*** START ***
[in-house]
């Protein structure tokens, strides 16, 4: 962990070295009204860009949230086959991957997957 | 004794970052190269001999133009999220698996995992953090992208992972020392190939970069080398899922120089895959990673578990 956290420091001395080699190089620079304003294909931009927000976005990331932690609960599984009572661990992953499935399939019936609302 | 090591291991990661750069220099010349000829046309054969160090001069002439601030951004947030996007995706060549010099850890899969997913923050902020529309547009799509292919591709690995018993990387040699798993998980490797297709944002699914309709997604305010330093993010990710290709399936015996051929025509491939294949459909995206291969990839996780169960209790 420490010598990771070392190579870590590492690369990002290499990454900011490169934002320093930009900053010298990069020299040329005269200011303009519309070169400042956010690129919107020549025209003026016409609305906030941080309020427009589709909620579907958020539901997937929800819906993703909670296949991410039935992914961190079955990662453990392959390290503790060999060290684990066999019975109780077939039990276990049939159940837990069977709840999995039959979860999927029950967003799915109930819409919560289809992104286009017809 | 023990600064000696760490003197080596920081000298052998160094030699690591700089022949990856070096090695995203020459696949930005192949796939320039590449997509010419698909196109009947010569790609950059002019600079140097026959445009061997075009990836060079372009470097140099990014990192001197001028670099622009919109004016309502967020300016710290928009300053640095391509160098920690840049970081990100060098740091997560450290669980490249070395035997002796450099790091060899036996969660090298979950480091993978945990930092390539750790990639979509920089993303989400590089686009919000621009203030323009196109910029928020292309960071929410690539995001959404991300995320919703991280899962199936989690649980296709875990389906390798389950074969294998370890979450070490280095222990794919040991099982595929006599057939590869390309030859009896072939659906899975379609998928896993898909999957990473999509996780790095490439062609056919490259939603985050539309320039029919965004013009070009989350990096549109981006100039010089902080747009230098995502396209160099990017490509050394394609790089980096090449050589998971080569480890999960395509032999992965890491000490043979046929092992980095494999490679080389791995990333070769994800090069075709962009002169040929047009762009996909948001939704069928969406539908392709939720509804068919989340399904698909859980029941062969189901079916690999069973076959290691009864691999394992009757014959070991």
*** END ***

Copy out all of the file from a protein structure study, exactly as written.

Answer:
[in-house]
């Protein structure tokens, strides 16, 4: 962990070295009204860009949230086959991957997957 | 004794970052190269001999133009999220698996995992953090992208992972020392190939970069080398899922120089895959990673578990 956290420091001395080699190089620079304003294909931009927000976005990331932690609960599984009572661990992953499935399939019936609302 | 090591291991990661750069220099010349000829046309054969160090001069002439601030951004947030996007995706060549010099850890899969997913923050902020529309547009799509292919591709690995018993990387040699798993998980490797297709944002699914309709997604305010330093993010990710290709399936015996051929025509491939294949459909995206291969990839996780169960209790 420490010598990771070392190579870590590492690369990002290499990454900011490169934002320093930009900053010298990069020299040329005269200011303009519309070169400042956010690129919107020549025209003026016409609305906030941080309020427009589709909620579907958020539901997937929800819906993703909670296949991410039935992914961190079955990662453990392959390290503790060999060290684990066999019975109780077939039990276990049939159940837990069977709840999995039959979860999927029950967003799915109930819409919560289809992104286009017809 | 023990600064000696760490003197080596920081000298052998160094030699690591700089022949990856070096090695995203020459696949930005192949796939320039590449997509010419698909196109009947010569790609950059002019600079140097026959445009061997075009990836060079372009470097140099990014990192001197001028670099622009919109004016309502967020300016710290928009300053640095391509160098920690840049970081990100060098740091997560450290669980490249070395035997002796450099790091060899036996969660090298979950480091993978945990930092390539750790990639979509920089993303989400590089686009919000621009203030323009196109910029928020292309960071929410690539995001959404991300995320919703991280899962199936989690649980296709875990389906390798389950074969294998370890979450070490280095222990794919040991099982595929006599057939590869390309030859009896072939659906899975379609998928896993898909999957990473999509996780790095490439062609056919490259939603985050539309320039029919965004013009070009989350990096549109981006100039010089902080747009230098995502396209160099990017490509050394394609790089980096090449050589998971080569480890999960395509032999992965890491000490043979046929092992980095494999490679080389791995990333070769994800090069075709962009002169040929047009762009996909948001939704069928969406539908392709939720509804068919989340399904698909859980029941062969189901079916690999069973076959290691009864691999394992009757014959070991």